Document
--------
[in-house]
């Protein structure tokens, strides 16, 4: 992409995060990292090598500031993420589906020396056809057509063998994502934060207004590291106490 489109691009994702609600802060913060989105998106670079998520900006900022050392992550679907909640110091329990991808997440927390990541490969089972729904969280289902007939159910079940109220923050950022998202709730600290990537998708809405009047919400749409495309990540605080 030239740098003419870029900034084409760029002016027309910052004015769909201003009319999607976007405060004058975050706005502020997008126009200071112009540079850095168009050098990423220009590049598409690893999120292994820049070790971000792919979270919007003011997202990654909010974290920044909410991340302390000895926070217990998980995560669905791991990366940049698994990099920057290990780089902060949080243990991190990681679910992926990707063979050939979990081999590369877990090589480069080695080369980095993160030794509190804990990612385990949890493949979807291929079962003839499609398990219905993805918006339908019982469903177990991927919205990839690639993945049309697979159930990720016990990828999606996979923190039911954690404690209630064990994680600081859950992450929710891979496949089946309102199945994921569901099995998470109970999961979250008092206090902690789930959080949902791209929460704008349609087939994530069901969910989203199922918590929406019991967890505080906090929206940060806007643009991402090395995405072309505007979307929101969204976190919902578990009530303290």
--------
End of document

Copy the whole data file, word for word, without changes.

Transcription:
[in-house]
């Protein structure tokens, strides 16, 4: 992409995060990292090598500031993420589906020396056809057509063998994502934060207004590291106490 489109691009994702609600802060913060989105998106670079998520900006900022050392992550679907909640110091329990991808997440927390990541490969089972729904969280289902007939159910079940109220923050950022998202709730600290990537998708809405009047919400749409495309990540605080 030239740098003419870029900034084409760029002016027309910052004015769909201003009319999607976007405060004058975050706005502020997008126009200071112009540079850095168009050098990423220009590049598409690893999120292994820049070790971000792919979270919007003011997202990654909010974290920044909410991340302390000895926070217990998980995560669905791991990366940049698994990099920057290990780089902060949080243990991190990681679910992926990707063979050939979990081999590369877990090589480069080695080369980095993160030794509190804990990612385990949890493949979807291929079962003839499609398990219905993805918006339908019982469903177990991927919205990839690639993945049309697979159930990720016990990828999606996979923190039911954690404690209630064990994680600081859950992450929710891979496949089946309102199945994921569901099995998470109970999961979250008092206090902690789930959080949902791209929460704008349609087939994530069901969910989203199922918590929406019991967890505080906090929206940060806007643009991402090395995405072309505007979307929101969204976190919902578990009530303290």